DENNIS SCHWARTZ Movie Reviews

RED SCORPION (director: Joseph Zito; screenwriter: Arne Olsen; cinematographer: Joao Fernandes; editor: Daniel Loewenthal; music: Jay Chattaway; cast: Dolph Lundgren (Lt. Nikolai Rachenko), M. Emmet Walsh (Dewey Ferguson),  Al White (Kallunda Kintash), T.P. McKenna (General Vortek), Carmen Argenziano (Zayas), Brion James (Sgt. Krasnov), Alex Colon (Mendez), Regopstaan (Bushman, Gao), Ruben Nthodi
(Sundata); Runtime: 102; MPAA Rating: R; producer:
Jack Abramoff; Shapiro Glickenhaus; 1988)

"Good golly, this comic book action picture is a stinker."

Reviewed by Dennis Schwartz

Good golly, this comic book action picture is a stinker. In comparison it even makes Rambo look like a classic. It is languidly directed except for the decent battle scenes by Joseph Zito ("The Prowler"/"Invasion U.S.A."), while the dated screenplay by Arne Olsen is the pits. The acting is wooden, especially by the star Dolph Lundgren. His only appeal is as beefcake.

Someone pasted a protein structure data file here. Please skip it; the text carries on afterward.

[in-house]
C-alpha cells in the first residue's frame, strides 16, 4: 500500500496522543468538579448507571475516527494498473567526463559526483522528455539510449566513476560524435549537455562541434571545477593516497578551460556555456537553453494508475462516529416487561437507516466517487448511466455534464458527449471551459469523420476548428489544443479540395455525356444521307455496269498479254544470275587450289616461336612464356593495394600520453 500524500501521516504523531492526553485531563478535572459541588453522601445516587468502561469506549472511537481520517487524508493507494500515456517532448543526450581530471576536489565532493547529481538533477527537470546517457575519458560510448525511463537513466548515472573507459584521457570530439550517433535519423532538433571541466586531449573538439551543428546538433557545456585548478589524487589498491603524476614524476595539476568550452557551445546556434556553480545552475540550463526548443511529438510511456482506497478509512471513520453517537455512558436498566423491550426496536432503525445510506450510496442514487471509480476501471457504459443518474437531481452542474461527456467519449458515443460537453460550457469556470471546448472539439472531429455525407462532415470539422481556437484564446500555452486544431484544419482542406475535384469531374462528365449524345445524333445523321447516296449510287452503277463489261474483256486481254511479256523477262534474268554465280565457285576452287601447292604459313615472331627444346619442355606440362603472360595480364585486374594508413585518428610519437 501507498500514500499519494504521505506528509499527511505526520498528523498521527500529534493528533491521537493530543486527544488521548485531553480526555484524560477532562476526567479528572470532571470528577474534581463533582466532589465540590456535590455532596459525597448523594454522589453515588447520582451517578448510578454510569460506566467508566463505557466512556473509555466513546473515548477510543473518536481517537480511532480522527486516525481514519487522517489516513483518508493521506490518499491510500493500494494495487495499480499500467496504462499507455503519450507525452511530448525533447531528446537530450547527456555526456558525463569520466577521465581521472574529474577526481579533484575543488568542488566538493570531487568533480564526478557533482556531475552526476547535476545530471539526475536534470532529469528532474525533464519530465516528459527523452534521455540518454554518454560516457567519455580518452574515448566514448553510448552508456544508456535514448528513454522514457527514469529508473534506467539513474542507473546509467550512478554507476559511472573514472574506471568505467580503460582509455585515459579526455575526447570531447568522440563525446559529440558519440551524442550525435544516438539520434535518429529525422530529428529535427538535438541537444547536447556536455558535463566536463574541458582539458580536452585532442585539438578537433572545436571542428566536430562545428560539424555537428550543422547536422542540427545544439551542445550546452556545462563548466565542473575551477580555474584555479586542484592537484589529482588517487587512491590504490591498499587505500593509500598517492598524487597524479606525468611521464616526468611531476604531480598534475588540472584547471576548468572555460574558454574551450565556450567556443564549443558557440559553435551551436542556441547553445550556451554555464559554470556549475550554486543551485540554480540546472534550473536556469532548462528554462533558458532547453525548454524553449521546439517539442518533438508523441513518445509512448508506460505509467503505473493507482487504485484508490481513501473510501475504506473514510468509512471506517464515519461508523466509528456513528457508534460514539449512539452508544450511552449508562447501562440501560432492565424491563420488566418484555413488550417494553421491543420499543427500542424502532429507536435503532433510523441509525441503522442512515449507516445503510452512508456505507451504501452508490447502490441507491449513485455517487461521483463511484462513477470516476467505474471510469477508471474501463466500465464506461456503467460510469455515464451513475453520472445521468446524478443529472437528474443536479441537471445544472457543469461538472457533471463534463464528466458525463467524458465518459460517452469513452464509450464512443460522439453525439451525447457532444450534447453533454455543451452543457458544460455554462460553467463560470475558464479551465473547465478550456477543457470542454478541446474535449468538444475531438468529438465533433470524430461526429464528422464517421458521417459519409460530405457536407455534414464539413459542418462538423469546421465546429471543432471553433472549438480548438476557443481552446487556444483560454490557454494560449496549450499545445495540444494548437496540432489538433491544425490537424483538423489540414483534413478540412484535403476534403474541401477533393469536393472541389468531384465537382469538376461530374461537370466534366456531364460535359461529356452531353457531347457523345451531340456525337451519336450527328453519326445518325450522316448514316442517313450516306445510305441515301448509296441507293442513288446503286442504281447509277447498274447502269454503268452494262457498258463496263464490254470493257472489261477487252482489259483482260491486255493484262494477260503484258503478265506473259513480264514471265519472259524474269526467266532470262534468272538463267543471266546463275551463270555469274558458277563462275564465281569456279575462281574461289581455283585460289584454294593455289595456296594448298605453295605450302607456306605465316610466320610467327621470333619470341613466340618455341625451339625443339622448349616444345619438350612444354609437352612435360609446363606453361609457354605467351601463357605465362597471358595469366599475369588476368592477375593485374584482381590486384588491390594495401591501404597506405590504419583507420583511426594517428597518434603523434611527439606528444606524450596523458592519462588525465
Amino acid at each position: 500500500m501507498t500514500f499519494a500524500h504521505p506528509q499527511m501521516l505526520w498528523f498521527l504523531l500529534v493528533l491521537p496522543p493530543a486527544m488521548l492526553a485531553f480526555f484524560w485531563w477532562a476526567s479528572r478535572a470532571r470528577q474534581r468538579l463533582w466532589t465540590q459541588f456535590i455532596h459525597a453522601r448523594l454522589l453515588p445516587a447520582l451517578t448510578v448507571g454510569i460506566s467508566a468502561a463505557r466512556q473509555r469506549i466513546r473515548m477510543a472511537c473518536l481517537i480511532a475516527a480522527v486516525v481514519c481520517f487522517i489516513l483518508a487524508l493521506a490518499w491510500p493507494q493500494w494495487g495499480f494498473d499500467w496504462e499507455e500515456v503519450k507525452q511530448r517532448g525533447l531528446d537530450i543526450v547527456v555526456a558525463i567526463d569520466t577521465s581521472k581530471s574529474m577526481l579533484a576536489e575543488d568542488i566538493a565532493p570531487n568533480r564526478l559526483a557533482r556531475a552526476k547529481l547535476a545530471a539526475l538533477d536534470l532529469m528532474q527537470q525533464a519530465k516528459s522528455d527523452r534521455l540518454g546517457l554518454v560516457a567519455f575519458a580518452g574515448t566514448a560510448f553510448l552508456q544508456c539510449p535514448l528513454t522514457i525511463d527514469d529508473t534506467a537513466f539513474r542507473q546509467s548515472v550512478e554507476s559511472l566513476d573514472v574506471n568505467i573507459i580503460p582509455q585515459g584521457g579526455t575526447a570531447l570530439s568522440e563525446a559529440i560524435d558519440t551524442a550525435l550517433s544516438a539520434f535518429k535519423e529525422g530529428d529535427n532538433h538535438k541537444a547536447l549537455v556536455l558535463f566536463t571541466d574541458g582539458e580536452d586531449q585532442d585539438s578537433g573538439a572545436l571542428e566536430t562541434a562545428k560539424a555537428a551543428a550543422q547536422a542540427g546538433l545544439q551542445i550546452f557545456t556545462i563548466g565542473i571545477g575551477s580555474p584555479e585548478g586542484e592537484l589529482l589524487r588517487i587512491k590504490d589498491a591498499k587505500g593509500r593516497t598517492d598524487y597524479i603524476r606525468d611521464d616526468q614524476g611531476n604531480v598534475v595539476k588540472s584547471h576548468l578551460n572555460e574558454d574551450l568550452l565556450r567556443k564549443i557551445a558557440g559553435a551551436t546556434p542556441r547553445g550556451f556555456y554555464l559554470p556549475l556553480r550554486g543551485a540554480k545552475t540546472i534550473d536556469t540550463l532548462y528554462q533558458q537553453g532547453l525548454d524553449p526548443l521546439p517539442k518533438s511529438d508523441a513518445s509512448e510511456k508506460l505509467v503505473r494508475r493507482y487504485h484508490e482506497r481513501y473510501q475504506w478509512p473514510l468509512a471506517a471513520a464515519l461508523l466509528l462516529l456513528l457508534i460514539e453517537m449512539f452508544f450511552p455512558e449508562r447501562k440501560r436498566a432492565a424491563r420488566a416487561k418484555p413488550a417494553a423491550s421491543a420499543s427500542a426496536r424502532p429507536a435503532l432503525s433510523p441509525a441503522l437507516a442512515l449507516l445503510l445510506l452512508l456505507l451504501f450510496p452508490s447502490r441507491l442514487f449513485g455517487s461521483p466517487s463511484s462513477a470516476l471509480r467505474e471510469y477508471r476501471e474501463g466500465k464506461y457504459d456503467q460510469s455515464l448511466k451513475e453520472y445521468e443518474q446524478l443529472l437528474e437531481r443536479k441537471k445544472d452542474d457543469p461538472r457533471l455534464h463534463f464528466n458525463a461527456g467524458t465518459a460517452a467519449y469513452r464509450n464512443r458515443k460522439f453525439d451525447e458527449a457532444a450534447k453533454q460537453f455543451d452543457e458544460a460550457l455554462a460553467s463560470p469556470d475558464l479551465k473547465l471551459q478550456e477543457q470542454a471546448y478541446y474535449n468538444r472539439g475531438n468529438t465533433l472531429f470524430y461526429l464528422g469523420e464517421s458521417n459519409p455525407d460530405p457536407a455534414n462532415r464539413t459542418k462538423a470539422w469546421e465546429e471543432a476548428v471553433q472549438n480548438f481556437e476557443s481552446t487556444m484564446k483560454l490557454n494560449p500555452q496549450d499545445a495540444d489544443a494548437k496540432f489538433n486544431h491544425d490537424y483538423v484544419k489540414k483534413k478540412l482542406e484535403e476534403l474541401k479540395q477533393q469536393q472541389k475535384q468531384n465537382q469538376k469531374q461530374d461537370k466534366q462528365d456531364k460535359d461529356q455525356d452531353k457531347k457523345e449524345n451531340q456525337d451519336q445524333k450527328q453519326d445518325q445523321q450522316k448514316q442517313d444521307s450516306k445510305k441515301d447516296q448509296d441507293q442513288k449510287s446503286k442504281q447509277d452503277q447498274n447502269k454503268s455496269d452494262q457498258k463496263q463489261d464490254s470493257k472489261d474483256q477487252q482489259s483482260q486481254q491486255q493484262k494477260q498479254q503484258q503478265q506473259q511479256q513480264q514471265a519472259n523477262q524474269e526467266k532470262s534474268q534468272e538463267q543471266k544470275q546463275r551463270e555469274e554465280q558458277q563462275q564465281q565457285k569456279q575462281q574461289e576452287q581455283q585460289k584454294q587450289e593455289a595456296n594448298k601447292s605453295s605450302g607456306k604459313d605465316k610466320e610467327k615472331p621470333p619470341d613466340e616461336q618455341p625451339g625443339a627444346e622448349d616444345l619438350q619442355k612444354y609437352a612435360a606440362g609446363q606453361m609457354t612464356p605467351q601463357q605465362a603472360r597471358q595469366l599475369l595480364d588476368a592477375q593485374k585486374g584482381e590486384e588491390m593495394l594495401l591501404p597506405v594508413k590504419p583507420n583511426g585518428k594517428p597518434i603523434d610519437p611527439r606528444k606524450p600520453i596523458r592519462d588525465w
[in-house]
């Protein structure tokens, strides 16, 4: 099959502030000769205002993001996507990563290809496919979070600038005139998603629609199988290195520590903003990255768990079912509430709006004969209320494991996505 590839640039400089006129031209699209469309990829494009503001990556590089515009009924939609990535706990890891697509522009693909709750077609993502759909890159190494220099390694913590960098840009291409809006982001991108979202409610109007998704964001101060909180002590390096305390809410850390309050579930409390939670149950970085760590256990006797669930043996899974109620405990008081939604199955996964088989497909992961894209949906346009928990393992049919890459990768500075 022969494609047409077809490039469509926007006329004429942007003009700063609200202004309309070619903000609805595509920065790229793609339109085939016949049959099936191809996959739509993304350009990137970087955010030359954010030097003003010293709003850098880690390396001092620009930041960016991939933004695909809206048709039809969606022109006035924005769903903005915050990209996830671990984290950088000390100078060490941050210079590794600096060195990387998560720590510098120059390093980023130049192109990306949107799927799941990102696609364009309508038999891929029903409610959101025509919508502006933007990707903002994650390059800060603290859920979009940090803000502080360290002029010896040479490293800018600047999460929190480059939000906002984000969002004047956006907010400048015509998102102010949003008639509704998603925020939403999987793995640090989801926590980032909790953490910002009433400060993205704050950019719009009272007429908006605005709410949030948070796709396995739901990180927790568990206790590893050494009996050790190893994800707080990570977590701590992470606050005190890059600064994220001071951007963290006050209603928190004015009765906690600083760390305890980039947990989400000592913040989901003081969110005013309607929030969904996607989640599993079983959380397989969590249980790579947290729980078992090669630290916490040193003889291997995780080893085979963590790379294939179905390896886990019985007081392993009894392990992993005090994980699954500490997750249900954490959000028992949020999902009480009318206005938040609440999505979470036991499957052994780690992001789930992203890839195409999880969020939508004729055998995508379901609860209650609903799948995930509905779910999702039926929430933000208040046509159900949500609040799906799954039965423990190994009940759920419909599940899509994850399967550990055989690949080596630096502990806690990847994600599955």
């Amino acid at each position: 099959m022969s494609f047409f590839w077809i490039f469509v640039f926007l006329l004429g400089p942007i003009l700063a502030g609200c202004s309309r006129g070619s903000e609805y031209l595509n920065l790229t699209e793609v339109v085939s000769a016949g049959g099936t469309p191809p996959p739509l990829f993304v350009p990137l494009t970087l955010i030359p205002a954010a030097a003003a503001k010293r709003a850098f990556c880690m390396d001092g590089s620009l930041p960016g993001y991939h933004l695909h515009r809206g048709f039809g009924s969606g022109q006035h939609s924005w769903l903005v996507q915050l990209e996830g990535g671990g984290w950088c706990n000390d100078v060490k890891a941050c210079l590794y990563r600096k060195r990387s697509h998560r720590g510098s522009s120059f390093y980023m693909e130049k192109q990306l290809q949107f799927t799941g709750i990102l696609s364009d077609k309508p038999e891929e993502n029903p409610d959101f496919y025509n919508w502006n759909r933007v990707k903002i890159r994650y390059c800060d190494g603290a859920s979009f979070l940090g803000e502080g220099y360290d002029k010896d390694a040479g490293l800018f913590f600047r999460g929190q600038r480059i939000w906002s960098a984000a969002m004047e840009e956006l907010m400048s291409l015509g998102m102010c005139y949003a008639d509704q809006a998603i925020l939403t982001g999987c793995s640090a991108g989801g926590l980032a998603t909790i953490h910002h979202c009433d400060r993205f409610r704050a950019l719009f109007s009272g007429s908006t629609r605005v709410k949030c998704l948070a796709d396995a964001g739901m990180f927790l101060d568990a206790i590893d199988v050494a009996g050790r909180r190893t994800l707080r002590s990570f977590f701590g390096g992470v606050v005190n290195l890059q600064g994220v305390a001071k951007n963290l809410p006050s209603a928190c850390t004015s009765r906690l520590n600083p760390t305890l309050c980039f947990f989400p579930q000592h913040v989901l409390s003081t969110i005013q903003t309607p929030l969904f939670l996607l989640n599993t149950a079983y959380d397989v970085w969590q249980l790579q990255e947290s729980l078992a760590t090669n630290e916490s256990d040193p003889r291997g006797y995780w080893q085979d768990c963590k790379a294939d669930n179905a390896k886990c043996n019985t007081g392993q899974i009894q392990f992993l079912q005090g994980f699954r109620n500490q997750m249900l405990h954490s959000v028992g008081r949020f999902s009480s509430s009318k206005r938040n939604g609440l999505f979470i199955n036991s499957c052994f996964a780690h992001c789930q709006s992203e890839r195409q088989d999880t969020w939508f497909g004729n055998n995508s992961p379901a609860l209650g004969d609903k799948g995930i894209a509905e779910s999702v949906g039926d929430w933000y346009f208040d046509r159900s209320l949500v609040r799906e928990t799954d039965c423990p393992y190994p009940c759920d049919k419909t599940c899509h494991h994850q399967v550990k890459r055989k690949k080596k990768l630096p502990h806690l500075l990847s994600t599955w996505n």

After the original failed in theaters but did surpringly well on video, a sequel was made that went direct-to-video.

A
Soviet special forces "killing machine," Lt. Nikolai Rachenko (Dolph Lundgren) is sent by the Soviet army's General Vortek (T.P. McKenna) to the Angola-like African nation (filmed in Swaziland) of Mombaka to assassinate the terrorist rebel leader Kallunda Kintash (Al White) to please the Cuban forces occupying the country. The intricate assassination plan, that includes a breakout from a Russian jail by Nikolai, a rebel and an American left-wing journalist, is botched. As a result Nikolai is turned over to the Cubans to be tortured but escapes in the desert. When stung by a scorpion he's treated by the Bushman (Regopstaan), who tattoos a scorpion design on his chest. This prompts Nikolai to now join the rebels in defeating their communist oppressors.

M. Emmet Walsh is a drag as he plays the ugly American helping the rebels.

The stupid story is pointless as it takes us from one absurd scene of destruction to another. It doesn't even have the conviction to say what it believes; that is. if it believes in anything.

REVIEWED ON 2/4/2017       GRADE: C-

Dennis Schwartz: "Ozus' World Movie Reviews"

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